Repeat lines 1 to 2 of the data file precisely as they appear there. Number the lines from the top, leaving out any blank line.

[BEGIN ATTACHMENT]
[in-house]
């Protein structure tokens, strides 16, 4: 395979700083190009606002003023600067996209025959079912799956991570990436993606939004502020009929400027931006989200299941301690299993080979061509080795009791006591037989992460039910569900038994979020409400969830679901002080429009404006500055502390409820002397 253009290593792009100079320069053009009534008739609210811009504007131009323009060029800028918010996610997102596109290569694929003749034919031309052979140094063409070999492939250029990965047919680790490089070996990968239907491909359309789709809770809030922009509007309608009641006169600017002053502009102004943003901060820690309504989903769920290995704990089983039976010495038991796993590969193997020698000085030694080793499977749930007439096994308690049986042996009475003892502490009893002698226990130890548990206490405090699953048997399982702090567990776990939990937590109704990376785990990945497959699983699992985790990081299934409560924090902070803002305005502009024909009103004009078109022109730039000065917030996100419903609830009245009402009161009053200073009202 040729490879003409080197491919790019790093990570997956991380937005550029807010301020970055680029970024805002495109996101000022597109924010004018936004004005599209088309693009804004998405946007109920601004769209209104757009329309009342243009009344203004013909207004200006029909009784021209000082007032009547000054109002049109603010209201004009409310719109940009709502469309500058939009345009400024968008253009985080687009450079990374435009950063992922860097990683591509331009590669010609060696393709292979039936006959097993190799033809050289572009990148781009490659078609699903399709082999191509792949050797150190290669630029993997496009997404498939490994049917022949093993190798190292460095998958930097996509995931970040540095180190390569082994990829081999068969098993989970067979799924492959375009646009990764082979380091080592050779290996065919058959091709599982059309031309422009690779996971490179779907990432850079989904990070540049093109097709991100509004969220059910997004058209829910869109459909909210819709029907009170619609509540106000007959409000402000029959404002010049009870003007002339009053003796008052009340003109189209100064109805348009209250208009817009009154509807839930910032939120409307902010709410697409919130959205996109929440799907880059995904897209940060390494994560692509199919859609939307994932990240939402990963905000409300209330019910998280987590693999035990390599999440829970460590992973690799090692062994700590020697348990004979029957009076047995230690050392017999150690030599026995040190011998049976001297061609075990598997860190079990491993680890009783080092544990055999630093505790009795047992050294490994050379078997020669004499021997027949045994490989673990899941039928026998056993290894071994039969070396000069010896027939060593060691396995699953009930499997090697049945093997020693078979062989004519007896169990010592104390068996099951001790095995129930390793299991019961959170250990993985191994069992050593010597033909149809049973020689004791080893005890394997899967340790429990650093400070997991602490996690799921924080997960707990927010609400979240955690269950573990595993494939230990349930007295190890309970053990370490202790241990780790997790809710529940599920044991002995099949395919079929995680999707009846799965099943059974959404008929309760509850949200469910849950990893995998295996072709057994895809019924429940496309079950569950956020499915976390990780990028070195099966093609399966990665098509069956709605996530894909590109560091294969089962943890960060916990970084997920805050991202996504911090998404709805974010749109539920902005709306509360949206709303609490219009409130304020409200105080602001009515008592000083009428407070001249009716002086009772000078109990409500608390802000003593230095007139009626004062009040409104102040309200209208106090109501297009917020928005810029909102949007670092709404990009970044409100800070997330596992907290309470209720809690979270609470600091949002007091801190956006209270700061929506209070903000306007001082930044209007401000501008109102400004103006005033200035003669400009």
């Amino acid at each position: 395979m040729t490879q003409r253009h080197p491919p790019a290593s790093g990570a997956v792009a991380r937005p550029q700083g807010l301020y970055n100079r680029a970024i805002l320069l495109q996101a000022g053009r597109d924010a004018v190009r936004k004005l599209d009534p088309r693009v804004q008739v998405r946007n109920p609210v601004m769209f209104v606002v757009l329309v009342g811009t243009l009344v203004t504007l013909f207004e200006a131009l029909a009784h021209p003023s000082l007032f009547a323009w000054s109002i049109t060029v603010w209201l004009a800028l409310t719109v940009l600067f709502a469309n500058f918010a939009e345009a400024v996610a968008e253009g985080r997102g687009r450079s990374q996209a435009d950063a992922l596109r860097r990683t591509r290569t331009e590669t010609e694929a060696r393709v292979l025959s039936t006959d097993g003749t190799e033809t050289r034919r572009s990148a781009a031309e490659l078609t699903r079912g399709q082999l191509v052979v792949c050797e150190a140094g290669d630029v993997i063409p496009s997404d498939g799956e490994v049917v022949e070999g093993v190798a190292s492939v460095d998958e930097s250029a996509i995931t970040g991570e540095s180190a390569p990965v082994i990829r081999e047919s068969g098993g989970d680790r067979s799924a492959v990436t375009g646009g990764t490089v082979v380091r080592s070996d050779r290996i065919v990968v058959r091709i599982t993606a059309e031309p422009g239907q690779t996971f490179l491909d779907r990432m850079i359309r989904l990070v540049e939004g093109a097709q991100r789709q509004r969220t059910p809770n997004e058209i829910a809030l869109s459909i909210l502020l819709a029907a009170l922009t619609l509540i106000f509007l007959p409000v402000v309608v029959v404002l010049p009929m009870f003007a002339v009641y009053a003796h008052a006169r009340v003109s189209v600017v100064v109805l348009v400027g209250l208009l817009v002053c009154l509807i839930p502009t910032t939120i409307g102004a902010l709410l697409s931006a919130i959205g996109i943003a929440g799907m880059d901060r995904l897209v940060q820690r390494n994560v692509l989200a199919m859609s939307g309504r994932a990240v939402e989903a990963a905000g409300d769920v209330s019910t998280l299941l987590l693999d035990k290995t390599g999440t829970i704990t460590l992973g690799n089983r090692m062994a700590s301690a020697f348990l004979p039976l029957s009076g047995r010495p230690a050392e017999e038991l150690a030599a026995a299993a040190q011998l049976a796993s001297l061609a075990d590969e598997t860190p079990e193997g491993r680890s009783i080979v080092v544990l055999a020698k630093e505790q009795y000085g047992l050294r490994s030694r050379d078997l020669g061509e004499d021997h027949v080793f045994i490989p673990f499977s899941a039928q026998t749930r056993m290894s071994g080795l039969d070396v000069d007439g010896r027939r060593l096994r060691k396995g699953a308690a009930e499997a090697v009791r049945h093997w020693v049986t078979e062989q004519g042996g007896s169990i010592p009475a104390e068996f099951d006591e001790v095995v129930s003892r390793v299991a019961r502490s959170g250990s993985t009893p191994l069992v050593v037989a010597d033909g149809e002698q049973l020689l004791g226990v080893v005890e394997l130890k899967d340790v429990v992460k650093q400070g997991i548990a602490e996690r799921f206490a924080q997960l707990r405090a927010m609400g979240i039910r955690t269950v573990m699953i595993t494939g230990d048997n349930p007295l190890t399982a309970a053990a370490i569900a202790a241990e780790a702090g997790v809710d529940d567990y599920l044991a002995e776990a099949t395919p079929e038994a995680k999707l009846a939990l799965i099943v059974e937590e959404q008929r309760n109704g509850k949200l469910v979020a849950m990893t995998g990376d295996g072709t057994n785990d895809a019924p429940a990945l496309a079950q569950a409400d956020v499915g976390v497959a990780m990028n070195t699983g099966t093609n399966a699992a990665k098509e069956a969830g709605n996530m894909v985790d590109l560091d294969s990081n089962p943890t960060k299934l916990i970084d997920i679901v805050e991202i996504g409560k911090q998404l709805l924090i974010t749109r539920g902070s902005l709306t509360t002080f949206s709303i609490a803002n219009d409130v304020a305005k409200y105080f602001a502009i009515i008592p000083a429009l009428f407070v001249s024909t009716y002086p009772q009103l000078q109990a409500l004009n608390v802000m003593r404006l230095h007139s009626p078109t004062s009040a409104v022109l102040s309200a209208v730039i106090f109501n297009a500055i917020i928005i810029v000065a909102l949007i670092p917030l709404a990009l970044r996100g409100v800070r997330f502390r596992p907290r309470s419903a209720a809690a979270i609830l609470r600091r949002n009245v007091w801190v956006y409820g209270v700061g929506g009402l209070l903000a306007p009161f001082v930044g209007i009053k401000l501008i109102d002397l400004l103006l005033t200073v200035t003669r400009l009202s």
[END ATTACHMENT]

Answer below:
[in-house]
């Protein structure tokens, strides 16, 4: 395979700083190009606002003023600067996209025959079912799956991570990436993606939004502020009929400027931006989200299941301690299993080979061509080795009791006591037989992460039910569900038994979020409400969830679901002080429009404006500055502390409820002397 253009290593792009100079320069053009009534008739609210811009504007131009323009060029800028918010996610997102596109290569694929003749034919031309052979140094063409070999492939250029990965047919680790490089070996990968239907491909359309789709809770809030922009509007309608009641006169600017002053502009102004943003901060820690309504989903769920290995704990089983039976010495038991796993590969193997020698000085030694080793499977749930007439096994308690049986042996009475003892502490009893002698226990130890548990206490405090699953048997399982702090567990776990939990937590109704990376785990990945497959699983699992985790990081299934409560924090902070803002305005502009024909009103004009078109022109730039000065917030996100419903609830009245009402009161009053200073009202 040729490879003409080197491919790019790093990570997956991380937005550029807010301020970055680029970024805002495109996101000022597109924010004018936004004005599209088309693009804004998405946007109920601004769209209104757009329309009342243009009344203004013909207004200006029909009784021209000082007032009547000054109002049109603010209201004009409310719109940009709502469309500058939009345009400024968008253009985080687009450079990374435009950063992922860097990683591509331009590669010609060696393709292979039936006959097993190799033809050289572009990148781009490659078609699903399709082999191509792949050797150190290669630029993997496009997404498939490994049917022949093993190798190292460095998958930097996509995931970040540095180190390569082994990829081999068969098993989970067979799924492959375009646009990764082979380091080592050779290996065919058959091709599982059309031309422009690779996971490179779907990432850079989904990070540049093109097709991100509004969220059910997004058209829910869109459909909210819709029907009170619609509540106000007959409000402000029959404002010049009870003007002339009053003796008052009340003109189209100064109805348009209250208009817009009154509807839930910032939120409307902010709410697409919130959205996109929440799907880059995904897209940060390494994560692509199919859609939307994932990240939402990963905000409300209330019910998280987590693999035990390599999440829970460590992973690799090692062994700590020697348990004979029957009076047995230690050392017999150690030599026995040190011998049976001297061609075990598997860190079990491993680890009783080092544990055999630093505790009795047992050294490994050379078997020669004499021997027949045994490989673990899941039928026998056993290894071994039969070396000069010896027939060593060691396995699953009930499997090697049945093997020693078979062989004519007896169990010592104390068996099951001790095995129930390793299991019961959170250990993985191994069992050593010597033909149809049973020689004791080893005890394997899967340790429990650093400070997991602490996690799921924080997960707990927010609400979240955690269950573990595993494939230990349930007295190890309970053990370490202790241990780790997790809710529940599920044991002995099949395919079929995680999707009846799965099943059974959404008929309760509850949200469910849950990893995998295996072709057994895809019924429940496309079950569950956020499915976390990780990028070195099966093609399966990665098509069956709605996530894909590109560091294969089962943890960060916990970084997920805050991202996504911090998404709805974010749109539920902005709306509360949206709303609490219009409130304020409200105080602001009515008592000083009428407070001249009716002086009772000078109990409500608390802000003593230095007139009626004062009040409104102040309200209208106090109501297009917020928005810029909102949007670092709404990009970044409100800070997330596992907290309470209720809690979270609470600091949002007091801190956006209270700061929506209070903000306007001082930044209007401000501008109102400004103006005033200035003669400009």